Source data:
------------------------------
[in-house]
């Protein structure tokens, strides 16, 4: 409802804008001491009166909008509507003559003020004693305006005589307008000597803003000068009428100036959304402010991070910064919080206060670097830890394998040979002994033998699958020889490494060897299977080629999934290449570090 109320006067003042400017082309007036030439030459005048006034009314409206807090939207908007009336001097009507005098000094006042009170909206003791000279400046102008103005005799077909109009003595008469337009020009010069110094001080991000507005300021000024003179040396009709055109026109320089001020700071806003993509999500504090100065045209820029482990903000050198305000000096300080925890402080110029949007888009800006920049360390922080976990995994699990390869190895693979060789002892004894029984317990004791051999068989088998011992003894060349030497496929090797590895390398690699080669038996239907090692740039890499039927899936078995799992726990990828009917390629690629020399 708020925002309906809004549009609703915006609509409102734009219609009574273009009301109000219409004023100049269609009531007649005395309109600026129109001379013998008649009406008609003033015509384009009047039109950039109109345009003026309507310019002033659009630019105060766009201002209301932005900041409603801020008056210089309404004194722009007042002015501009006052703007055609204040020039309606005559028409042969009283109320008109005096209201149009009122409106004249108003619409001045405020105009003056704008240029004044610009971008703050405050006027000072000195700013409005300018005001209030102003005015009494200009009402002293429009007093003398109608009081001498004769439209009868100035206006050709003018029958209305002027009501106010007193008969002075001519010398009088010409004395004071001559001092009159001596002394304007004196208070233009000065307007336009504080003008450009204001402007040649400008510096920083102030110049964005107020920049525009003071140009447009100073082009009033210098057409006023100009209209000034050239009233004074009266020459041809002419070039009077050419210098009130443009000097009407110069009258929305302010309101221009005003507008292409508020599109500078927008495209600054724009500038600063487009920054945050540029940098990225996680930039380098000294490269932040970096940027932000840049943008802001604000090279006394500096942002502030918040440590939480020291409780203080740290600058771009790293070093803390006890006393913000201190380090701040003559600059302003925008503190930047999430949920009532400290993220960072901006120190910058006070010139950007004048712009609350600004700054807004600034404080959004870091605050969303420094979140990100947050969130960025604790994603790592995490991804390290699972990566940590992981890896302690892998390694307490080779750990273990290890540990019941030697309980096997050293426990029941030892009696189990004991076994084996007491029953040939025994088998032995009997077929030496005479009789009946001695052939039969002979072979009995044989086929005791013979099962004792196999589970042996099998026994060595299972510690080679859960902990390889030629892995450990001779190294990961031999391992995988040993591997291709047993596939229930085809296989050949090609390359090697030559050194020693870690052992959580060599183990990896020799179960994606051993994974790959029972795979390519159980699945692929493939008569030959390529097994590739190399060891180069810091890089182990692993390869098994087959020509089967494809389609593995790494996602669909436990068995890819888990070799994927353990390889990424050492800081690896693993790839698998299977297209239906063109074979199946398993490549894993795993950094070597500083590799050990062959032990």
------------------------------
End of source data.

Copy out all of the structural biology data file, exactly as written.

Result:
[in-house]
């Protein structure tokens, strides 16, 4: 409802804008001491009166909008509507003559003020004693305006005589307008000597803003000068009428100036959304402010991070910064919080206060670097830890394998040979002994033998699958020889490494060897299977080629999934290449570090 109320006067003042400017082309007036030439030459005048006034009314409206807090939207908007009336001097009507005098000094006042009170909206003791000279400046102008103005005799077909109009003595008469337009020009010069110094001080991000507005300021000024003179040396009709055109026109320089001020700071806003993509999500504090100065045209820029482990903000050198305000000096300080925890402080110029949007888009800006920049360390922080976990995994699990390869190895693979060789002892004894029984317990004791051999068989088998011992003894060349030497496929090797590895390398690699080669038996239907090692740039890499039927899936078995799992726990990828009917390629690629020399 708020925002309906809004549009609703915006609509409102734009219609009574273009009301109000219409004023100049269609009531007649005395309109600026129109001379013998008649009406008609003033015509384009009047039109950039109109345009003026309507310019002033659009630019105060766009201002209301932005900041409603801020008056210089309404004194722009007042002015501009006052703007055609204040020039309606005559028409042969009283109320008109005096209201149009009122409106004249108003619409001045405020105009003056704008240029004044610009971008703050405050006027000072000195700013409005300018005001209030102003005015009494200009009402002293429009007093003398109608009081001498004769439209009868100035206006050709003018029958209305002027009501106010007193008969002075001519010398009088010409004395004071001559001092009159001596002394304007004196208070233009000065307007336009504080003008450009204001402007040649400008510096920083102030110049964005107020920049525009003071140009447009100073082009009033210098057409006023100009209209000034050239009233004074009266020459041809002419070039009077050419210098009130443009000097009407110069009258929305302010309101221009005003507008292409508020599109500078927008495209600054724009500038600063487009920054945050540029940098990225996680930039380098000294490269932040970096940027932000840049943008802001604000090279006394500096942002502030918040440590939480020291409780203080740290600058771009790293070093803390006890006393913000201190380090701040003559600059302003925008503190930047999430949920009532400290993220960072901006120190910058006070010139950007004048712009609350600004700054807004600034404080959004870091605050969303420094979140990100947050969130960025604790994603790592995490991804390290699972990566940590992981890896302690892998390694307490080779750990273990290890540990019941030697309980096997050293426990029941030892009696189990004991076994084996007491029953040939025994088998032995009997077929030496005479009789009946001695052939039969002979072979009995044989086929005791013979099962004792196999589970042996099998026994060595299972510690080679859960902990390889030629892995450990001779190294990961031999391992995988040993591997291709047993596939229930085809296989050949090609390359090697030559050194020693870690052992959580060599183990990896020799179960994606051993994974790959029972795979390519159980699945692929493939008569030959390529097994590739190399060891180069810091890089182990692993390869098994087959020509089967494809389609593995790494996602669909436990068995890819888990070799994927353990390889990424050492800081690896693993790839698998299977297209239906063109074979199946398993490549894993795993950094070597500083590799050990062959032990």